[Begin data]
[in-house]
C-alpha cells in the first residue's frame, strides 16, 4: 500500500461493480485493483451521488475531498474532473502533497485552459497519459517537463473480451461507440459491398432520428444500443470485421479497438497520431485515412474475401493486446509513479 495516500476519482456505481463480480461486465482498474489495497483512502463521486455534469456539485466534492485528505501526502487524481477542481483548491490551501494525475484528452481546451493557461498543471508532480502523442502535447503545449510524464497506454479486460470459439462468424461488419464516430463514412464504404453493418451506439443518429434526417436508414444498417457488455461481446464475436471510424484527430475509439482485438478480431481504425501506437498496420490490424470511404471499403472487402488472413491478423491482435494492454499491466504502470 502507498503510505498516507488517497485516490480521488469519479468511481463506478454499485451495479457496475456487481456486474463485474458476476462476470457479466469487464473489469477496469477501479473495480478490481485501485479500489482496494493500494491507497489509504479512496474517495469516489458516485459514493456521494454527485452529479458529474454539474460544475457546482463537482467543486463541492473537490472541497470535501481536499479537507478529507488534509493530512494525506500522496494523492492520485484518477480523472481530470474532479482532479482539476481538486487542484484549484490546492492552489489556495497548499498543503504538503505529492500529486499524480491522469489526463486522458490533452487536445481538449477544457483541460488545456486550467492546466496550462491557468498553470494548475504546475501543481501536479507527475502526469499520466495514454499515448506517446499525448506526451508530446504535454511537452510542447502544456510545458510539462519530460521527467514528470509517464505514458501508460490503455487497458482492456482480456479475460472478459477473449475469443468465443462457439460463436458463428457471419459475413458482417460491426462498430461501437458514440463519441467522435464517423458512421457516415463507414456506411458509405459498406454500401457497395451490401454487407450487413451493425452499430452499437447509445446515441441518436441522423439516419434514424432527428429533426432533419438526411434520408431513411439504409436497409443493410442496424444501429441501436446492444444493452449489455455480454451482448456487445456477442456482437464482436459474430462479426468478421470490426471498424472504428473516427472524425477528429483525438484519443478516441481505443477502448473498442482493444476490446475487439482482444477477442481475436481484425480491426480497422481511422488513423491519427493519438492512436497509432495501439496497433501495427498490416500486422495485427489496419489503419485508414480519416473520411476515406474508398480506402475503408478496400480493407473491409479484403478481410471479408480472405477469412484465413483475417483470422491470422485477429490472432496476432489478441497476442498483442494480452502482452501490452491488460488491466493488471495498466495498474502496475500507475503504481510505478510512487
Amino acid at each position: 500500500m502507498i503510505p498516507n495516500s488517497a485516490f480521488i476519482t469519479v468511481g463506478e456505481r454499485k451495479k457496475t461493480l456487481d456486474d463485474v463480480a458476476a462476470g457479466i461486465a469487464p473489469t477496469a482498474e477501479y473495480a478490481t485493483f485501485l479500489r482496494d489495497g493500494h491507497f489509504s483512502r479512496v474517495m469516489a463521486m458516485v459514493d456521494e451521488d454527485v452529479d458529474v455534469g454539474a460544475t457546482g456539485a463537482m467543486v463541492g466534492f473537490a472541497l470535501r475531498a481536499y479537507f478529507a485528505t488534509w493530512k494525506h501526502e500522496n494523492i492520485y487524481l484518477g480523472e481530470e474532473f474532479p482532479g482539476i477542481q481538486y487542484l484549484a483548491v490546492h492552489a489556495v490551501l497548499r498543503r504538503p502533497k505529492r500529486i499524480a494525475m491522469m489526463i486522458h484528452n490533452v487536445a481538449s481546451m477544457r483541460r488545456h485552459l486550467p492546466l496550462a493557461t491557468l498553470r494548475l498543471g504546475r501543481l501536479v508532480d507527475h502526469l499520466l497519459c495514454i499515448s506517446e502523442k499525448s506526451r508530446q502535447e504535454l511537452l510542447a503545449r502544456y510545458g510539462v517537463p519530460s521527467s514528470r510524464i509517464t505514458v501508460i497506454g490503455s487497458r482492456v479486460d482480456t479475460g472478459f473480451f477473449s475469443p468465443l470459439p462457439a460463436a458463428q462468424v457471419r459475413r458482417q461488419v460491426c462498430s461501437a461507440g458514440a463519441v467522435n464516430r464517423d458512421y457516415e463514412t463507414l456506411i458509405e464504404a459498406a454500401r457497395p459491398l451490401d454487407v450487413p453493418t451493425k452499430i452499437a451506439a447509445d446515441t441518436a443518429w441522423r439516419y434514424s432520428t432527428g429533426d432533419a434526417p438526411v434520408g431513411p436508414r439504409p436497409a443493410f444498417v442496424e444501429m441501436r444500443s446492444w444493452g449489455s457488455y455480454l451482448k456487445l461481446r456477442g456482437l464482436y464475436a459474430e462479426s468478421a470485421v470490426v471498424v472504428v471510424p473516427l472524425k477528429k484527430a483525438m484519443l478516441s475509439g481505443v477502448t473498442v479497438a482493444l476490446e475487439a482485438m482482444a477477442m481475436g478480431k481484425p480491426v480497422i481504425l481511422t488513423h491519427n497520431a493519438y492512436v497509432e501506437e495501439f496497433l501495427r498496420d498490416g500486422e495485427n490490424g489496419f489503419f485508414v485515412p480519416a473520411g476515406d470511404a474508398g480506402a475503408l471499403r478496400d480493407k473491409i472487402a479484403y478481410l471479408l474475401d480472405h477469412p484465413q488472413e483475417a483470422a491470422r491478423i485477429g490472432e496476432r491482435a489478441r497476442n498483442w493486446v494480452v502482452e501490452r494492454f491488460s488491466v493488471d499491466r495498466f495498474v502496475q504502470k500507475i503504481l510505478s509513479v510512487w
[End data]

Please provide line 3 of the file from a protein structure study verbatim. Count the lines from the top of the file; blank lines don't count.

Amino acid at each position: 500500500m502507498i503510505p498516507n495516500s488517497a485516490f480521488i476519482t469519479v468511481g463506478e456505481r454499485k451495479k457496475t461493480l456487481d456486474d463485474v463480480a458476476a462476470g457479466i461486465a469487464p473489469t477496469a482498474e477501479y473495480a478490481t485493483f485501485l479500489r482496494d489495497g493500494h491507497f489509504s483512502r479512496v474517495m469516489a463521486m458516485v459514493d456521494e451521488d454527485v452529479d458529474v455534469g454539474a460544475t457546482g456539485a463537482m467543486v463541492g466534492f473537490a472541497l470535501r475531498a481536499y479537507f478529507a485528505t488534509w493530512k494525506h501526502e500522496n494523492i492520485y487524481l484518477g480523472e481530470e474532473f474532479p482532479g482539476i477542481q481538486y487542484l484549484a483548491v490546492h492552489a489556495v490551501l497548499r498543503r504538503p502533497k505529492r500529486i499524480a494525475m491522469m489526463i486522458h484528452n490533452v487536445a481538449s481546451m477544457r483541460r488545456h485552459l486550467p492546466l496550462a493557461t491557468l498553470r494548475l498543471g504546475r501543481l501536479v508532480d507527475h502526469l499520466l497519459c495514454i499515448s506517446e502523442k499525448s506526451r508530446q502535447e504535454l511537452l510542447a503545449r502544456y510545458g510539462v517537463p519530460s521527467s514528470r510524464i509517464t505514458v501508460i497506454g490503455s487497458r482492456v479486460d482480456t479475460g472478459f473480451f477473449s475469443p468465443l470459439p462457439a460463436a458463428q462468424v457471419r459475413r458482417q461488419v460491426c462498430s461501437a461507440g458514440a463519441v467522435n464516430r464517423d458512421y457516415e463514412t463507414l456506411i458509405e464504404a459498406a454500401r457497395p459491398l451490401d454487407v450487413p453493418t451493425k452499430i452499437a451506439a447509445d446515441t441518436a443518429w441522423r439516419y434514424s432520428t432527428g429533426d432533419a434526417p438526411v434520408g431513411p436508414r439504409p436497409a443493410f444498417v442496424e444501429m441501436r444500443s446492444w444493452g449489455s457488455y455480454l451482448k456487445l461481446r456477442g456482437l464482436y464475436a459474430e462479426s468478421a470485421v470490426v471498424v472504428v471510424p473516427l472524425k477528429k484527430a483525438m484519443l478516441s475509439g481505443v477502448t473498442v479497438a482493444l476490446e475487439a482485438m482482444a477477442m481475436g478480431k481484425p480491426v480497422i481504425l481511422t488513423h491519427n497520431a493519438y492512436v497509432e501506437e495501439f496497433l501495427r498496420d498490416g500486422e495485427n490490424g489496419f489503419f485508414v485515412p480519416a473520411g476515406d470511404a474508398g480506402a475503408l471499403r478496400d480493407k473491409i472487402a479484403y478481410l471479408l474475401d480472405h477469412p484465413q488472413e483475417a483470422a491470422r491478423i485477429g490472432e496476432r491482435a489478441r497476442n498483442w493486446v494480452v502482452e501490452r494492454f491488460s488491466v493488471d499491466r495498466f495498474v502496475q504502470k500507475i503504481l510505478s509513479v510512487w